The HUMANOBS Project
Humanoids that Learn Socio-Communicative Skills by Observation
2009-2012 / EU FP7 231453
Human communicative skills rely on a complex mixture of social and spatio-temporal perception-action processes. Autonomous virtual agents that interact with people could benefit greatly from socio-communicative skills; endowing them with such skills, however, could mean decades of person-years in manual programming. Enabling the agents to learn these skills is an alternative solution the learning mechanisms for this, however, was also well beyond the state of the art.
Our goal in HUMANOBS was to develop new cognitive architectural principles to allow intelligent agents to learn socio-communicative skills by observing and imitating people in dynamic social situations on the job. Skill development, in our approach, is a fundamental architectural feature: Learning happens through unique architectural constructs specified by developers, coupled with the ability of the architecture to automatically reconfigure itself to accommodate new skills through observation.
As an appropriate and challenging demonstration the resulting cognitive architecture was used to control a virtual humanoid television host, capable of taking interviews with users and conducting a 10-minute TV program. By observing and imitating humans the TV-host was able to acquire increasingly complex socio-communicative skills; by the end of the project it had reached socio-communicative skills that were low but nevertheless comparable to an average human television show host.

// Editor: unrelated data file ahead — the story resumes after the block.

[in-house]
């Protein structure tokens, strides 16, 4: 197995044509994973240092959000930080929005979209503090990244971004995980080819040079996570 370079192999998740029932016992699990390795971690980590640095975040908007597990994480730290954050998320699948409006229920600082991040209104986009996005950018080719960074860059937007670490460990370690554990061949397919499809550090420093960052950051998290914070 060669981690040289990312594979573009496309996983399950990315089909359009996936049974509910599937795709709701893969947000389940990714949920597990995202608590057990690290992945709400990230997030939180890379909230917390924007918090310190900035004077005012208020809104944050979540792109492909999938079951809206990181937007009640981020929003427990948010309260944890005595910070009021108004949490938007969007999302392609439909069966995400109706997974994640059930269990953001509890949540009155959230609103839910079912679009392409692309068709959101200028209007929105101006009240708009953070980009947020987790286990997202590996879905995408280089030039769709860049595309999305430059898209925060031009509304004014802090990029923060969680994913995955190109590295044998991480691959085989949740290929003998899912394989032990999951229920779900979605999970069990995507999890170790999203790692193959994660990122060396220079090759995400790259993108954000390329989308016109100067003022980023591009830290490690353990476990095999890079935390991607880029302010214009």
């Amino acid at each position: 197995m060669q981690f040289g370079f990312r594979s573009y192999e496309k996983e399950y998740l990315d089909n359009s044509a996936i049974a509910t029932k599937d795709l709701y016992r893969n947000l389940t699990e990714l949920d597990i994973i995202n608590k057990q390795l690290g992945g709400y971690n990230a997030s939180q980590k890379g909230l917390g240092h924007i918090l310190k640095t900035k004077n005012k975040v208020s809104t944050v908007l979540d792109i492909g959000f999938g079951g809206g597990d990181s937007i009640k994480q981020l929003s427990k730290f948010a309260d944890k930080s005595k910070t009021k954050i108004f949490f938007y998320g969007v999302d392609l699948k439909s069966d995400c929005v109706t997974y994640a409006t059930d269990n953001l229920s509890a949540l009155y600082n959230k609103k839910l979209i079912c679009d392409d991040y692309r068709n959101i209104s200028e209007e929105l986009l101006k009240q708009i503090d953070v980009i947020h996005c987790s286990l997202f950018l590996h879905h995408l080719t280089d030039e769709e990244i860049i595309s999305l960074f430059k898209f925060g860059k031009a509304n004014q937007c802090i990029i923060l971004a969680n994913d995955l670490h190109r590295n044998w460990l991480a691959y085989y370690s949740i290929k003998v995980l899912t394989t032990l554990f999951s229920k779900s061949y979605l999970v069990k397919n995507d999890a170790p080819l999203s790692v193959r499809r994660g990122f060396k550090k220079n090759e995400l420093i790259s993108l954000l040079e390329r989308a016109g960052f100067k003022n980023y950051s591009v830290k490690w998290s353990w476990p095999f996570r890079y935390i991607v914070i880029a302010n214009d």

While we initially targeted only socio-communicative skills, we developed the system architecture and imitation learning process in a generic way, so that the principles developed could be applied to other equally complicated tasks.
Within the framework of this project the learning process was supervised by humans; however, our long-term goal is to provide physical agents with full autonomy for learning such multimodal skills in dynamic social and physical situations.
Autonomous Acquisition of Natural Language. Eric Nivel, Kristinn R. Thórisson, Bas R. Steunebrink, Haris Dindo, Giovanni Pezzulo, Manuel Rodriguez, Carlos Hernandez, Dimitri Ognibene, Jürgen Schmidhuber, Ricardo Sanz, Helgi P. Helgason, Antonio Chella and Gudberg K. Jonsson Proceedings of IADIS International Conference on Intelligent Systems & Agents. Lisbon, Portugal, July 15-17, 2014, 58-66.